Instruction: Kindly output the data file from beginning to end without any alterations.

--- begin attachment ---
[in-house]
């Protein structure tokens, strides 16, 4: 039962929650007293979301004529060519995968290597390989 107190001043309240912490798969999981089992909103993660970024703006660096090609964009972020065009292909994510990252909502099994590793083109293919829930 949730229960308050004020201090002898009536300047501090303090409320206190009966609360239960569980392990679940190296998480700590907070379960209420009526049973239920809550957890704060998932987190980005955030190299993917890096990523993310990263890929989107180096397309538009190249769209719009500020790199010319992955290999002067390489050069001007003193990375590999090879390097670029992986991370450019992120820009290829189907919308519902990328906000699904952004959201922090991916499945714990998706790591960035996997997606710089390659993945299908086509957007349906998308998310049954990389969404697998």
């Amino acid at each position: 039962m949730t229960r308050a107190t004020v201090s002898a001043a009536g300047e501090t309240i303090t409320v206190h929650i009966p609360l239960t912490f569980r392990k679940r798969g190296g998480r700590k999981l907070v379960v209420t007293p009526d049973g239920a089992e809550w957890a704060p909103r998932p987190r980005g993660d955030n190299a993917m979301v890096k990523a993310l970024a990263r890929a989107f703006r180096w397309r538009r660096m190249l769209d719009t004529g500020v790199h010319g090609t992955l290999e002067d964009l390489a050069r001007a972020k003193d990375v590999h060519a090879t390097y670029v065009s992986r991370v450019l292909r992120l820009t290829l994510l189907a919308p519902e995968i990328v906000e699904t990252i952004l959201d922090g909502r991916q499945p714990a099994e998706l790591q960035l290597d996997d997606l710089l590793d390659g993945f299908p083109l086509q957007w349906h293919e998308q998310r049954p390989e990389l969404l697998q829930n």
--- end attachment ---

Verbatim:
[in-house]
């Protein structure tokens, strides 16, 4: 039962929650007293979301004529060519995968290597390989 107190001043309240912490798969999981089992909103993660970024703006660096090609964009972020065009292909994510990252909502099994590793083109293919829930 949730229960308050004020201090002898009536300047501090303090409320206190009966609360239960569980392990679940190296998480700590907070379960209420009526049973239920809550957890704060998932987190980005955030190299993917890096990523993310990263890929989107180096397309538009190249769209719009500020790199010319992955290999002067390489050069001007003193990375590999090879390097670029992986991370450019992120820009290829189907919308519902990328906000699904952004959201922090991916499945714990998706790591960035996997997606710089390659993945299908086509957007349906998308998310049954990389969404697998």
């Amino acid at each position: 039962m949730t229960r308050a107190t004020v201090s002898a001043a009536g300047e501090t309240i303090t409320v206190h929650i009966p609360l239960t912490f569980r392990k679940r798969g190296g998480r700590k999981l907070v379960v209420t007293p009526d049973g239920a089992e809550w957890a704060p909103r998932p987190r980005g993660d955030n190299a993917m979301v890096k990523a993310l970024a990263r890929a989107f703006r180096w397309r538009r660096m190249l769209d719009t004529g500020v790199h010319g090609t992955l290999e002067d964009l390489a050069r001007a972020k003193d990375v590999h060519a090879t390097y670029v065009s992986r991370v450019l292909r992120l820009t290829l994510l189907a919308p519902e995968i990328v906000e699904t990252i952004l959201d922090g909502r991916q499945p714990a099994e998706l790591q960035l290597d996997d997606l710089l590793d390659g993945f299908p083109l086509q957007w349906h293919e998308q998310r049954p390989e990389l969404l697998q829930n």